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Chapter Summary

Frug, Gerald E. 1999. City Making: Building Communities without Building Walls. Princeton, NJ: Princeton University Press.(Chapter 2)

Frug begins the second chapter by tracing the legal basis of the American city. In medieval times, merchants used their economic power to form integrated groups that would enter into political arrangements with outsiders (i.e. the king or other towns). Internally, the medieval town protected workers from competition and exploitation by regulating production factors, as well as implementing a system of civic peace. As such, the medieval city was an exclusive, self-sufficient economic unit , free from the distinctions between the rights of its citizens as opposed to those of the city itself.

In 1682, city charters came under attack when King Charles II challenged the legitimacy of the corporate status, asserting that state control was essential to prevent social conflicts. The kings legal victory preserved his control over cities. This course of events represented fundamental split in modern political theory between the Hobbesian positivist view (that individual rights are strictly subordinate to the state) and Lockes natural view (that state power was reaffirmed and thus limited - by individual rights). The subsequent Glorious Revolution of 1688 restored some protection for corporate rights, but the final authority of Parliament remained unsettled. Thus, the issue of sovereign authority over corporate rights remained unresolved at the time of the founding of the United States

This very same debate over city power continued in the US throughout the 19th Century. Initially, towns were considered associations based on both their public participation and hierarchical structures, though not legally designated as corporations. Regardless, the American court system considered them bodies politic, and analogous to corporations.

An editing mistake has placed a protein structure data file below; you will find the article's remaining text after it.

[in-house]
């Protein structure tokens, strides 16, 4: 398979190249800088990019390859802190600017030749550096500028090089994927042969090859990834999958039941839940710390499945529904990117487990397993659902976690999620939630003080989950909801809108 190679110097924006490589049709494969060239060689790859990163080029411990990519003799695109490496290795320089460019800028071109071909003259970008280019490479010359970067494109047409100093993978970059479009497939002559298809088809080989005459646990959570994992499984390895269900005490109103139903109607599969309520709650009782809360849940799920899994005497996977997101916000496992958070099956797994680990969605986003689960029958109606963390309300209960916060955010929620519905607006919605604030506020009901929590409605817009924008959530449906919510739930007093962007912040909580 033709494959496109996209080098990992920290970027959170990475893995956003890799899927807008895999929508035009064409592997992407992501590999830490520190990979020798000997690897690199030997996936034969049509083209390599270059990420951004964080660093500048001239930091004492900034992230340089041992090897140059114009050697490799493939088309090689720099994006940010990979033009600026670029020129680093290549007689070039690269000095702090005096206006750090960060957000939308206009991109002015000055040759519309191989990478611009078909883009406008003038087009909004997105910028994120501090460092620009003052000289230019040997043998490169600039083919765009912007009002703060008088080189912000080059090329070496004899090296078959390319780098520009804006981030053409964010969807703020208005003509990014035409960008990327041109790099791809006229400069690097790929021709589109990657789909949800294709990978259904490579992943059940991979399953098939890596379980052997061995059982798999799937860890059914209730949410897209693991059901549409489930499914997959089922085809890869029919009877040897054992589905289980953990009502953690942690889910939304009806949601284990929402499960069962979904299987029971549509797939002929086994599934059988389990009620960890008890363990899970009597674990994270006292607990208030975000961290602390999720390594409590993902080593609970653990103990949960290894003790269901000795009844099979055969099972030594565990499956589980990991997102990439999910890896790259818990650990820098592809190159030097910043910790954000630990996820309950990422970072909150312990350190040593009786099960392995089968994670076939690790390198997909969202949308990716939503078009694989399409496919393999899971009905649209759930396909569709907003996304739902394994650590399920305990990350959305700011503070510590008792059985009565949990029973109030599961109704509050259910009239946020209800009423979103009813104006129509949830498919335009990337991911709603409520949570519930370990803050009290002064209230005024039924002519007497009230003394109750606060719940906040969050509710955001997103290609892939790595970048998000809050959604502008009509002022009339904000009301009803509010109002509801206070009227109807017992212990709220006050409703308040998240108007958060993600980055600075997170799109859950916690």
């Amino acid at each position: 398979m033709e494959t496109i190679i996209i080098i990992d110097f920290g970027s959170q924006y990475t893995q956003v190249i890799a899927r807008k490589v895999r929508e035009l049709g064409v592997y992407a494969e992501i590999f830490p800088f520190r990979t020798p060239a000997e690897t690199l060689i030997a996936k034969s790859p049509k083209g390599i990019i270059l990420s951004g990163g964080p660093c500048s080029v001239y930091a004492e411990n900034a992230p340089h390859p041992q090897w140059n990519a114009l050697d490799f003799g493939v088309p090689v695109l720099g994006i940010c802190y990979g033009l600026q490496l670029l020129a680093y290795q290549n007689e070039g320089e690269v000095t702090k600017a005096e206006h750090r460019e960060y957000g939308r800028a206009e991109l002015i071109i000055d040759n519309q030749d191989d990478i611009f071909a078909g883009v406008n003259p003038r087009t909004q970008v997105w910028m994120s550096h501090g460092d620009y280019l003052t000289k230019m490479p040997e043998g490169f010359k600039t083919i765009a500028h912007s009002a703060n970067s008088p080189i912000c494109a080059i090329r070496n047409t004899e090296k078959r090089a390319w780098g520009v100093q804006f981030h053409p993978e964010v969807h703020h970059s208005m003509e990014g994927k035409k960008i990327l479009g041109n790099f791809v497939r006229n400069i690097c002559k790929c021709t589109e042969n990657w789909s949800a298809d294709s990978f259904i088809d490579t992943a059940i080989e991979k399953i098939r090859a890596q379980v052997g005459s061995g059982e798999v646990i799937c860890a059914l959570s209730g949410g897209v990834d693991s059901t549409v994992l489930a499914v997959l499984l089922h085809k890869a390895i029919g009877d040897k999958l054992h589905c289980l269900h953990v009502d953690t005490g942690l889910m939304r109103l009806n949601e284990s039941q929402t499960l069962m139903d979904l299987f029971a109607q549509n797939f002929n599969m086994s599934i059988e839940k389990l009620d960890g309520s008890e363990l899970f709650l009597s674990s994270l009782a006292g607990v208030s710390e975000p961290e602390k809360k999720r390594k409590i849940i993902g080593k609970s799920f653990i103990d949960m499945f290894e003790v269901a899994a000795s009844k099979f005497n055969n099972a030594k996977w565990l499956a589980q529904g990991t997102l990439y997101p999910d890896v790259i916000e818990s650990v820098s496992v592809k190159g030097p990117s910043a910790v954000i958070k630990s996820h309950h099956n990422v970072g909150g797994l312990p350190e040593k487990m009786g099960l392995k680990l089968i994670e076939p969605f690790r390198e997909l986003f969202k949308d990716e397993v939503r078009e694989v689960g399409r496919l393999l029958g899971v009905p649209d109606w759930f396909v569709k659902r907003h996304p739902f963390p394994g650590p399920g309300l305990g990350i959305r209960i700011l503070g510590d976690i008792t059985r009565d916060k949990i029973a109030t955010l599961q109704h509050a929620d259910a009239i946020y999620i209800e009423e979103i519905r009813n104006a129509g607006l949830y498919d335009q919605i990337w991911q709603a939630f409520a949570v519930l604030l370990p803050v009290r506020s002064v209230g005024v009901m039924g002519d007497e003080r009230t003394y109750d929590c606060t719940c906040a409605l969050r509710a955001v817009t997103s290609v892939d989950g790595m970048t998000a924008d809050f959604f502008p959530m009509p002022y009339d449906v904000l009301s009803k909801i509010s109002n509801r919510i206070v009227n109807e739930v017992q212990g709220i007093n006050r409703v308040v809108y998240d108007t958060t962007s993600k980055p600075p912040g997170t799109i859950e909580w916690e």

As the United States settled into the Lockean concept of legislative power limited by natural rights, a dilemma presented itself: like individual rights, corporate rights once recognized deserved protection from legislative infringement. However, corporations often wielded such economic power and wealth that they curtailed the very rights of individual laborers to earn a fair living. Moreover, at the time, all corporations cities and mercantile entities were created to further public purposes. Yet, these creatures of the state had an inherent identity crisis when the mercantile form sought to protect the investment of its individual founder(s). To settle this issue, the courts officially divided corporations into public and private in the 1819 Dartmouth v. Woodward case.

In 1872, John Dillon advocated for state control to curb excessive power of cities in order to protect private property. In addition to protection against an abusive sovereign, he sought to protect against unbridled corporate power. To execute this goal, Dillon advocated for a strict separation of the public and private sectors to prevent the interference of private interests in government. Dillons view came to represent the legal framework of cities as subordinate state entities; by the late 19th Century, state constitutions passed only general legislation rather than specific, local rules governing cities. Although this home rule authorization gave the city some local flexibility, its power was curtailed in favor of the interest of the state and the rights of the individual.

In efforts to further curb local corruption, 20th Century reformers inserted controls on the city that would be unthinkable for any American business. The reforms included tests for civil servants and competitive bidding for city contracts. Frug asserts that these actions, over time, gradually exacerbated city powerlessness. In sum, our author concludes that the legal history of protection of private rights from city power evolved over a century of legal rulings that gradually diminished the power of cities.